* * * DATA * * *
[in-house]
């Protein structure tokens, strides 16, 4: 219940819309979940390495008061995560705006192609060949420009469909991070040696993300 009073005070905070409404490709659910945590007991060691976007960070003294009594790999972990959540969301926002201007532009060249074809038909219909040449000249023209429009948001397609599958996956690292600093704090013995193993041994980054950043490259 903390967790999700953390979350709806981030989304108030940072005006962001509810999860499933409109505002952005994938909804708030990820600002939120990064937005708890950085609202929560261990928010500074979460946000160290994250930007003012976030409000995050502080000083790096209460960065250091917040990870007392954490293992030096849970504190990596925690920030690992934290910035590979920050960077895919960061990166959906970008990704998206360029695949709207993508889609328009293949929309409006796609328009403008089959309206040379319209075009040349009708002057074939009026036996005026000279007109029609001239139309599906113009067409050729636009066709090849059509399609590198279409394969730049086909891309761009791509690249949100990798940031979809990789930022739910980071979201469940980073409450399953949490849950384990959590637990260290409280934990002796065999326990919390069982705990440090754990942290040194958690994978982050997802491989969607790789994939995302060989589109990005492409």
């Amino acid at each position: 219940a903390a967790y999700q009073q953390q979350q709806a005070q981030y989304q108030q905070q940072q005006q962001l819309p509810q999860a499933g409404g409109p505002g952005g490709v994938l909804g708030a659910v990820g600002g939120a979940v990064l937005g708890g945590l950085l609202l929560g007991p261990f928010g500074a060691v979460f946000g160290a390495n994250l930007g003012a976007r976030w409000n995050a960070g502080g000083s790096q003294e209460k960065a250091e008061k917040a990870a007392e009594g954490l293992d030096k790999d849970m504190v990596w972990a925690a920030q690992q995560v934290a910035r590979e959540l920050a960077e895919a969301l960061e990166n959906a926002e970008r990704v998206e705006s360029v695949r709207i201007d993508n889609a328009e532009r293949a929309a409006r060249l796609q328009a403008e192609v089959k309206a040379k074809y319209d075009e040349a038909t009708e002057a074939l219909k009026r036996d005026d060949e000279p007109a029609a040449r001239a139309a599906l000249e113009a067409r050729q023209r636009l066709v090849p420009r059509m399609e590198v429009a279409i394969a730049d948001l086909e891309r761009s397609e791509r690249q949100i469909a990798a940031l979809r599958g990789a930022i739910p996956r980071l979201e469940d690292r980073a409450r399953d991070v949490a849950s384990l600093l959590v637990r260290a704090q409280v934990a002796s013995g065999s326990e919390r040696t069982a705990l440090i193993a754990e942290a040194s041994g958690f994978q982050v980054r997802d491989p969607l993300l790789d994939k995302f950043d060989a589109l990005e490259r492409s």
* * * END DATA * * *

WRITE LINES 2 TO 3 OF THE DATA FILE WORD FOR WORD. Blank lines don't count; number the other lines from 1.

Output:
């Protein structure tokens, strides 16, 4: 219940819309979940390495008061995560705006192609060949420009469909991070040696993300 009073005070905070409404490709659910945590007991060691976007960070003294009594790999972990959540969301926002201007532009060249074809038909219909040449000249023209429009948001397609599958996956690292600093704090013995193993041994980054950043490259 903390967790999700953390979350709806981030989304108030940072005006962001509810999860499933409109505002952005994938909804708030990820600002939120990064937005708890950085609202929560261990928010500074979460946000160290994250930007003012976030409000995050502080000083790096209460960065250091917040990870007392954490293992030096849970504190990596925690920030690992934290910035590979920050960077895919960061990166959906970008990704998206360029695949709207993508889609328009293949929309409006796609328009403008089959309206040379319209075009040349009708002057074939009026036996005026000279007109029609001239139309599906113009067409050729636009066709090849059509399609590198279409394969730049086909891309761009791509690249949100990798940031979809990789930022739910980071979201469940980073409450399953949490849950384990959590637990260290409280934990002796065999326990919390069982705990440090754990942290040194958690994978982050997802491989969607790789994939995302060989589109990005492409």
């Amino acid at each position: 219940a903390a967790y999700q009073q953390q979350q709806a005070q981030y989304q108030q905070q940072q005006q962001l819309p509810q999860a499933g409404g409109p505002g952005g490709v994938l909804g708030a659910v990820g600002g939120a979940v990064l937005g708890g945590l950085l609202l929560g007991p261990f928010g500074a060691v979460f946000g160290a390495n994250l930007g003012a976007r976030w409000n995050a960070g502080g000083s790096q003294e209460k960065a250091e008061k917040a990870a007392e009594g954490l293992d030096k790999d849970m504190v990596w972990a925690a920030q690992q995560v934290a910035r590979e959540l920050a960077e895919a969301l960061e990166n959906a926002e970008r990704v998206e705006s360029v695949r709207i201007d993508n889609a328009e532009r293949a929309a409006r060249l796609q328009a403008e192609v089959k309206a040379k074809y319209d075009e040349a038909t009708e002057a074939l219909k009026r036996d005026d060949e000279p007109a029609a040449r001239a139309a599906l000249e113009a067409r050729q023209r636009l066709v090849p420009r059509m399609e590198v429009a279409i394969a730049d948001l086909e891309r761009s397609e791509r690249q949100i469909a990798a940031l979809r599958g990789a930022i739910p996956r980071l979201e469940d690292r980073a409450r399953d991070v949490a849950s384990l600093l959590v637990r260290a704090q409280v934990a002796s013995g065999s326990e919390r040696t069982a705990l440090i193993a754990e942290a040194s041994g958690f994978q982050v980054r997802d491989p969607l993300l790789d994939k995302f950043d060989a589109l990005e490259r492409s």